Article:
Ty Montgomery, the all-purpose wide receiver from the Stanford Cardinal, came into the 2014 season with high expectations after a productive and play-making 2013. He failed to meet those expectations, as he totaled the same number of catches in ’14 as he did in ’13, but he averaged nearly six yards less per catch. For the season, he had 61 rec., 604 yards and 3 TDs. By comparison, he totaled 61 rec., 958 yards and 10 TDs in 2013. Montgomery is a dynamic kick returner, scoring 2 TDs on 13 punt returns in 2014. He totaled more than 1,000 kickoff return yards with 2 TDs in 2013. At the end of the season, he was named Second Team All-American as an all-purpose player, Second Team All-Pac 12 as a return specialist, and Honorable Mention All-Pac 12 as a receiver. At the conclusion of 2013, Montgomery was a consensus All-American. To be fair, Montgomery dealt with a slew of injuries at the beginning of the 2014 season that seemed to impact him all year. Physically, Montgomery is an enticing and appealing skill player with a 6’2”, 215 lb frame; he looks more like a running back than a wide receiver when running routes. He especially looks like a running back with the ball in his hands, as he has a natural feel in the open field through a combination of good movement skills, vision and speed. Athletically, Montgomery has enough wiggle and pop to flip the field in a hurry. He has loose hips and very good long speed and will immediately contribute to a team’s vertical passing attack in his rookie season. He’s not the most refined route runner and needs seasoning in that department, but there’s no denying his ability to threaten a defense with his superior athletic traits. At this juncture, he appears to be a player that will have a “package” of plays designed for him; he’s simply not polished enough yet. Stanford found ways to get the ball in his hands and I’d expect that to continue early in his NFL career. Montgomery has good, but not great hands, as he tends to let the ball get to his body a bit.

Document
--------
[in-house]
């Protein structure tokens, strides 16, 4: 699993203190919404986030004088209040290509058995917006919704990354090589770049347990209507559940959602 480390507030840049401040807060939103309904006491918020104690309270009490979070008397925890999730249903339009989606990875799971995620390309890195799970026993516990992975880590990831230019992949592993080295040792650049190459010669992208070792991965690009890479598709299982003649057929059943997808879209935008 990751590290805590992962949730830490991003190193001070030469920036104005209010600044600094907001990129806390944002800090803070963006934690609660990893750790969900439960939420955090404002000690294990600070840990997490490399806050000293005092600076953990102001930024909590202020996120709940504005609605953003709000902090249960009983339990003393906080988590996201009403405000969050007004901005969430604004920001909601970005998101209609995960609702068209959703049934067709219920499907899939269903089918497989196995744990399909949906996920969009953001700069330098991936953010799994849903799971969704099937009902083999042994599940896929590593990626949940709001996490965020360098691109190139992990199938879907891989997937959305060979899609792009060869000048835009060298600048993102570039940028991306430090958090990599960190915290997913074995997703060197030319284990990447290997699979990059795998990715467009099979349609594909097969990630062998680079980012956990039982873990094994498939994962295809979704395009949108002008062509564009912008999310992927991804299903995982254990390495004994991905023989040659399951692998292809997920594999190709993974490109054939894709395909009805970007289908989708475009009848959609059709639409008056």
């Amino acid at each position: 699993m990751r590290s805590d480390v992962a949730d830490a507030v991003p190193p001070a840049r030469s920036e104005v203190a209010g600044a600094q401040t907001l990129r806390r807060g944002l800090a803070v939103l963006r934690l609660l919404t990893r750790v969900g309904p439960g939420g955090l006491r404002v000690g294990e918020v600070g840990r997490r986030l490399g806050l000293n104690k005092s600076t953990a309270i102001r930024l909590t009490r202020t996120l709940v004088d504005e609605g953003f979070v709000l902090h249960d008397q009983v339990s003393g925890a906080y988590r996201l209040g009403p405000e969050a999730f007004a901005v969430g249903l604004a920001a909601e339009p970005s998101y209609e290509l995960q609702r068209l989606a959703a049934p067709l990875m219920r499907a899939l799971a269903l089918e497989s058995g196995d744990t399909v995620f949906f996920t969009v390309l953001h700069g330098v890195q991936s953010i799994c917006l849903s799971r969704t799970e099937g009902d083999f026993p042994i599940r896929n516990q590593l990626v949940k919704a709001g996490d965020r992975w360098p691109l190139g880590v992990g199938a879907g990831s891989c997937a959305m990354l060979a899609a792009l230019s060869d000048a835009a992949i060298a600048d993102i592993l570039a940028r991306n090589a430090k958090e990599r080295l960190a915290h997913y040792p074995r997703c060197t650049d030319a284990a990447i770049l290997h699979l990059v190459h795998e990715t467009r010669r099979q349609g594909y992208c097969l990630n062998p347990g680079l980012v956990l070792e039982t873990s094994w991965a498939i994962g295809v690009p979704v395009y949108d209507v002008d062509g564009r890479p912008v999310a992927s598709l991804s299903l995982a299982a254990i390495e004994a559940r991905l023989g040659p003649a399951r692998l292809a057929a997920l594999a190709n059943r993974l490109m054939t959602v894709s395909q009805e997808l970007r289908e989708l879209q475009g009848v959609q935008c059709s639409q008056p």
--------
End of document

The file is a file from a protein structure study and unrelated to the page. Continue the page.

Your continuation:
BOTTOM LINE: Ty Montgomery was someone who I was very high on during the summer, but his sub-par season in 2014 has me concerned about his ability to get any better than he currently is. At times, it doesn’t appear that playing wide receiver comes naturally to him; that could become a fatal flaw as he transitions to the pros. That said, his ability to contribute big plays in the passing game and on special teams will be coveted. He reminds me of James Jones (Raiders) and could eventually serve a similar role in the NFL.
GRADE: 7.0 (3rd Round)
-Submitted by Bryan Perez (@FirstRoundGrade)